This is the second post in our series of marketing basics for singing teachers. This time we're talking about competitors and finding your USP.…
There are days when we just can’t seem to get things right in the studio.
And I’m not talking about the days when our students cancel without advance notice, or we’re running 10 minutes behind for everything because we got stuck in traffic on the way to work.
I’m talking about the days when we are the problem—when our teaching doesn’t click, our communication skills are stunted, and our best efforts are yielding little to no progress.
If you’ve ever had one of these days, congratulations: you’re a professional vocal instructor.
Don’t get me wrong, we do get better as we study, train, and become more experienced. But the more we teach, the more we realize we can’t do it all.
And eventually, we run into one of those days when nothing we do seems to work. It’s a fact of life as a teacher.
Believe it or not, those bad days can be good for you. They can help you keep your ego in check. They can motivate you to become more creative, focused, strategic, or effective in your teaching.
Bad days can be an effective learning tool . . . if we know how to bounce back with a positive mindset.
So here are some tips for dealing with those bad days and coming out a better teacher:
If you’re in the middle of a teaching day, change your routine and do something physical.
If you have time to go outside for some fresh air, do it. If not, step outside your studio to grab a drink of water or a quick snack. You could start your next lesson a little differently, maybe with some stretches or a physical warm-up.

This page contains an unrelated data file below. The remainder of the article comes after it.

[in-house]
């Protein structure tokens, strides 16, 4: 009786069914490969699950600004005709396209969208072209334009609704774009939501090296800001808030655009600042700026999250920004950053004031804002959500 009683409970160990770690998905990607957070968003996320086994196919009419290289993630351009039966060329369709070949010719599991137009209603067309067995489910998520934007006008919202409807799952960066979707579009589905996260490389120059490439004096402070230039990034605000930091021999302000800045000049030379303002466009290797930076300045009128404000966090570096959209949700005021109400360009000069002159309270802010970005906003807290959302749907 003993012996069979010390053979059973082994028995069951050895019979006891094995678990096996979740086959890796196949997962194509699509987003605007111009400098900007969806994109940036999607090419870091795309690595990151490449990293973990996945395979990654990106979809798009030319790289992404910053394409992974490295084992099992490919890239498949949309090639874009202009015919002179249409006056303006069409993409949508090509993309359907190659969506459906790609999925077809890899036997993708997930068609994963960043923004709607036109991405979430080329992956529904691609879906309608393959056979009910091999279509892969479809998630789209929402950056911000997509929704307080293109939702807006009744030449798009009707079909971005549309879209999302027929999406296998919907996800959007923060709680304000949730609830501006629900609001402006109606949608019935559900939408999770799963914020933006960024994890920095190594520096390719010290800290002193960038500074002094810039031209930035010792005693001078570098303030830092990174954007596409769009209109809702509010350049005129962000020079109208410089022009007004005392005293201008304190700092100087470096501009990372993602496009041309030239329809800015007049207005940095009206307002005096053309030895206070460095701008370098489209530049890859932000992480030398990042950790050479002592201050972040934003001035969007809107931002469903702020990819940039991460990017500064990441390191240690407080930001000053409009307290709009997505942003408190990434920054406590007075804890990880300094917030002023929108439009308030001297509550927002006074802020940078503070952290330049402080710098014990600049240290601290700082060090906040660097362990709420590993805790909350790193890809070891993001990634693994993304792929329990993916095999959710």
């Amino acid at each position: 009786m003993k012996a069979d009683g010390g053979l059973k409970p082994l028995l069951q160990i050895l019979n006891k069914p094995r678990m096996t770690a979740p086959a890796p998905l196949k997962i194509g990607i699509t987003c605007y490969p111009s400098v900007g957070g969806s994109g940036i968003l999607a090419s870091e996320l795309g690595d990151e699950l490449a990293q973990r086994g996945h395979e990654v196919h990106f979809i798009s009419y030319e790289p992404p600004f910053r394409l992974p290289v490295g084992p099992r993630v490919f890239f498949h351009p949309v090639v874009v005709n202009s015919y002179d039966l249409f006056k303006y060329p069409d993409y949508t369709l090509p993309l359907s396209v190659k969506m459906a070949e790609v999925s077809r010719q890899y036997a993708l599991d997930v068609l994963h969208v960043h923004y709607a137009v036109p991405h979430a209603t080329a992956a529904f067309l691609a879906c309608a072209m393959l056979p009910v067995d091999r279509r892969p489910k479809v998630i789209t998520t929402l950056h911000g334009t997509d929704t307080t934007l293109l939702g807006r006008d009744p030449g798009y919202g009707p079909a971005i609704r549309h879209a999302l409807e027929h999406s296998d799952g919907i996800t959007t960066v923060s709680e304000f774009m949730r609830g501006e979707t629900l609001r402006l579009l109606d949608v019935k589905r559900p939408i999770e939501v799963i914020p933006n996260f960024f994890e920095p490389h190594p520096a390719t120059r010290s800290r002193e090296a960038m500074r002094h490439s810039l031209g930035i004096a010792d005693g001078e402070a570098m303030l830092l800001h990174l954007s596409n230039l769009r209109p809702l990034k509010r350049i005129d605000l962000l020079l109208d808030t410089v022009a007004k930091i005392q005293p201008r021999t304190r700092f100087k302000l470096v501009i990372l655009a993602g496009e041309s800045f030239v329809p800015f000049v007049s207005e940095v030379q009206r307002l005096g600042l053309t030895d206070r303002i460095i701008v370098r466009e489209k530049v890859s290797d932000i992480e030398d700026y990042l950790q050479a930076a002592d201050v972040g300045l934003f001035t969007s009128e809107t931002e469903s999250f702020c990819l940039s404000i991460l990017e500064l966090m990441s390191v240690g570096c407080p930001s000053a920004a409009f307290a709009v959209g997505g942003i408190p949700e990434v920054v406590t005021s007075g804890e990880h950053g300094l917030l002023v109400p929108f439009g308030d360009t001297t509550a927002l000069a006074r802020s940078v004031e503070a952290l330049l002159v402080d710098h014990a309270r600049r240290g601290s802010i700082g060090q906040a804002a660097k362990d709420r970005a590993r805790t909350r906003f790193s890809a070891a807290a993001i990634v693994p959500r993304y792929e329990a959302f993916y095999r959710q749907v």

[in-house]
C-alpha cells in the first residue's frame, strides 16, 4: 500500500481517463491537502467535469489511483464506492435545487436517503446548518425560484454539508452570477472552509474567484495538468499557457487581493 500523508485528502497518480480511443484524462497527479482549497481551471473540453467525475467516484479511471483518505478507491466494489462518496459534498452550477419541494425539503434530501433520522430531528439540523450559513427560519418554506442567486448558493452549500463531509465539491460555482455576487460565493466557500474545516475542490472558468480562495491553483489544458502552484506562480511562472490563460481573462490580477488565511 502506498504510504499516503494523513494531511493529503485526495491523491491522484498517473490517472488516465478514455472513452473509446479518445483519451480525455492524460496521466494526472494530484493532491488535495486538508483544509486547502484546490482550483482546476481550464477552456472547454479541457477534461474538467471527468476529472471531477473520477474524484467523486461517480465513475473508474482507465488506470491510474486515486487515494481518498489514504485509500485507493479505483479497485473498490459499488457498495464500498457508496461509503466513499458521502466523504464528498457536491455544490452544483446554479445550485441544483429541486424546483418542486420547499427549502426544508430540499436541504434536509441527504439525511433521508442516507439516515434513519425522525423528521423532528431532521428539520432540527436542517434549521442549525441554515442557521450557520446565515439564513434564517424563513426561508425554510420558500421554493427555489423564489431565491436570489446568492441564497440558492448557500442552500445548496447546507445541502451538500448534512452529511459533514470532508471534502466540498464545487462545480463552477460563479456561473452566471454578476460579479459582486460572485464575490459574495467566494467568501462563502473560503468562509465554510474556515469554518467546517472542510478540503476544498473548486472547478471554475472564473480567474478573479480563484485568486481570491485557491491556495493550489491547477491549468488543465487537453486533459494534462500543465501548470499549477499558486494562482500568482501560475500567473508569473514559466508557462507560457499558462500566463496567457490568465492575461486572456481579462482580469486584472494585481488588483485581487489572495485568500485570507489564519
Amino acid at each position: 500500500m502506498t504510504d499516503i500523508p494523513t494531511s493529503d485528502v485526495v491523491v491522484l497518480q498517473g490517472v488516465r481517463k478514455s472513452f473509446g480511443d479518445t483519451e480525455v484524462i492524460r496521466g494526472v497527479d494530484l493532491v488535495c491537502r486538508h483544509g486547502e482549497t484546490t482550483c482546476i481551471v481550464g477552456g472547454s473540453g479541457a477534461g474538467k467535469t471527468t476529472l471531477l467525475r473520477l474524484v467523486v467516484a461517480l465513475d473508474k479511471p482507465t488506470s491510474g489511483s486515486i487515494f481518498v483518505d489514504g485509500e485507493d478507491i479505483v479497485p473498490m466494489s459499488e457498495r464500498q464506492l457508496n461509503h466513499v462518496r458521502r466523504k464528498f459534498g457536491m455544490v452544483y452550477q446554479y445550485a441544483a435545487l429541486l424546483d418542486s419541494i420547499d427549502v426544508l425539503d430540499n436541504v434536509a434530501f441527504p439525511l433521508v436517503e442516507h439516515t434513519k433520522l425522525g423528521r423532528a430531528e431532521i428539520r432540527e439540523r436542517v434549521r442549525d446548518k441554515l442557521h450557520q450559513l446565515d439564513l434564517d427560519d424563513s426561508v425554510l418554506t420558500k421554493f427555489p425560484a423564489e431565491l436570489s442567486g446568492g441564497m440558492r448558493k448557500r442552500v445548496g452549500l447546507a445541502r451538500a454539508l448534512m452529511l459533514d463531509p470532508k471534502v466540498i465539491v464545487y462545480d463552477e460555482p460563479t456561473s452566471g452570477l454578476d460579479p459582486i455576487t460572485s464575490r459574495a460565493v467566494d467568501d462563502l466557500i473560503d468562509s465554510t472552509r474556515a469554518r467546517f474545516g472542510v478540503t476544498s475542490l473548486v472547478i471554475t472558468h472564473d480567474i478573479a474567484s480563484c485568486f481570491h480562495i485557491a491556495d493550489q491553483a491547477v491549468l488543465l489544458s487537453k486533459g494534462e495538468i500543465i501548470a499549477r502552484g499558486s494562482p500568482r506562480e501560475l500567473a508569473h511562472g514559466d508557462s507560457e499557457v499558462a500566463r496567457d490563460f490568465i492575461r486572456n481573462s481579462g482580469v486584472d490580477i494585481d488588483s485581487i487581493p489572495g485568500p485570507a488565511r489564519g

Breaking out of your routine could help give you the sense of starting fresh, and doing something physical can help you release some tension.
Hit a “reset button” in your head.
Take a minute or two to go somewhere private and quiet. Visualize yourself in a safe place and imagine hitting a “reset button” in your mind.
This takes practice, so try building it into your routine even on good days.
Allow yourself to feel what you feel.
It’s perfectly natural to feel discouraged and upset when you’ve had a bad day. Find the time in your schedule or at the end of your day to take stock of how you feel.
Acknowledging your emotions will help you move past them in a healthy way.
Avoid making any major decisions while you’re still emotional.
Sometimes we go through such negative experiences that we’re tempted to quit teaching altogether. Remember that your emotions may be strong in the moment, but they will pass.
Let things remain as they are until you’re feeling better and can think more clearly.
Be conscious of your self-talk.
If you find your thoughts leaning toward the negative, ask yourself:
Would I use this same language with another person?
Would I speak to one of my students, friends, or loved ones in this way?
If the answer is no, find a way to paraphrase your thoughts or divert your focus so that you can be more compassionate and constructive toward yourself.
Do some careful and dispassionate reflection.
Once you’ve had time to calm down, look back on your experiences without judgment. Play back the events in your mind as if you were watching a film reel.
Without overanalyzing, simply notice your emotional responses during your mental playback, and if possible, write them down. Mental playback might bring certain details of these events to your attention that you might have missed as they were happening; if you notice any of these things, write them down or make a mental note of them.
Exercising this form of mental playback will help you reflect on your experiences in a more objective way, and it might reveal some opportunities for growth.
It will also help you reflect on events that might have hurt you, accept that they took place, and begin to let them remain in your past.
Cultivate relationships within your vocal instructor community.
It’s important to find a network of teachers who can support, uplift, and encourage you in tough times. You’re not alone in what you’re going through, and finding an empathetic ear can be the best remedy for an upsetting teaching experience.
Bad days happen in every profession, and vocal instructors are no exception.
Good teachers don’t become great teachers because they don’t have bad days.
Surviving those bad days and learning and growing from them are what make us better.
So the next time you have a lesson that doesn’t go your way, take a deep breath and remember that you have a choice. You can choose to crumble, or you can choose to bounce back—to survive, learn, and grow.
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